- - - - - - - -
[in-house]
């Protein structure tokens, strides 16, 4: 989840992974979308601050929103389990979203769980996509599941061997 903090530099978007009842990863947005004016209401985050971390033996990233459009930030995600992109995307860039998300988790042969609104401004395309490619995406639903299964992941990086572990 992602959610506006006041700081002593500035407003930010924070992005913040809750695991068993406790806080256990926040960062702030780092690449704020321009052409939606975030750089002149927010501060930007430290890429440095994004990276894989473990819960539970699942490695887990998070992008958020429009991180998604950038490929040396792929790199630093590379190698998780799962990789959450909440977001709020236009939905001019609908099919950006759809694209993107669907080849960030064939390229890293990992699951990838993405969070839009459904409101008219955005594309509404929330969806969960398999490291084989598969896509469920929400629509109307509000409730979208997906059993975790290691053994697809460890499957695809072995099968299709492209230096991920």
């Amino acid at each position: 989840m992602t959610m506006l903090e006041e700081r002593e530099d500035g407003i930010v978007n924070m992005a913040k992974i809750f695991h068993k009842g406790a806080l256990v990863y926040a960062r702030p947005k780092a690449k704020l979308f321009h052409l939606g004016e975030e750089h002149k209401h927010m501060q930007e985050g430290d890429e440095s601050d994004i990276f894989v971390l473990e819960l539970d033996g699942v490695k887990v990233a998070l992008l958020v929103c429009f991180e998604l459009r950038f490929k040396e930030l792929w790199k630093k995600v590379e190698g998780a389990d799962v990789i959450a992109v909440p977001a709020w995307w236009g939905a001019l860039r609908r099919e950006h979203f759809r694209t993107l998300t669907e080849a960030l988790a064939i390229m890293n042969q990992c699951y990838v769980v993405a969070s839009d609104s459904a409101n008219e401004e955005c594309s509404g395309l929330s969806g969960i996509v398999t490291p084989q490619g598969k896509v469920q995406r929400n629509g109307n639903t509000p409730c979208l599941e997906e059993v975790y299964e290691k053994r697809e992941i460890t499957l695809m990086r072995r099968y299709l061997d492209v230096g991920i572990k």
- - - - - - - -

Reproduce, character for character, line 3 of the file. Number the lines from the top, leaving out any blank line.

């Amino acid at each position: 989840m992602t959610m506006l903090e006041e700081r002593e530099d500035g407003i930010v978007n924070m992005a913040k992974i809750f695991h068993k009842g406790a806080l256990v990863y926040a960062r702030p947005k780092a690449k704020l979308f321009h052409l939606g004016e975030e750089h002149k209401h927010m501060q930007e985050g430290d890429e440095s601050d994004i990276f894989v971390l473990e819960l539970d033996g699942v490695k887990v990233a998070l992008l958020v929103c429009f991180e998604l459009r950038f490929k040396e930030l792929w790199k630093k995600v590379e190698g998780a389990d799962v990789i959450a992109v909440p977001a709020w995307w236009g939905a001019l860039r609908r099919e950006h979203f759809r694209t993107l998300t669907e080849a960030l988790a064939i390229m890293n042969q990992c699951y990838v769980v993405a969070s839009d609104s459904a409101n008219e401004e955005c594309s509404g395309l929330s969806g969960i996509v398999t490291p084989q490619g598969k896509v469920q995406r929400n629509g109307n639903t509000p409730c979208l599941e997906e059993v975790y299964e290691k053994r697809e992941i460890t499957l695809m990086r072995r099968y299709l061997d492209v230096g991920i572990k």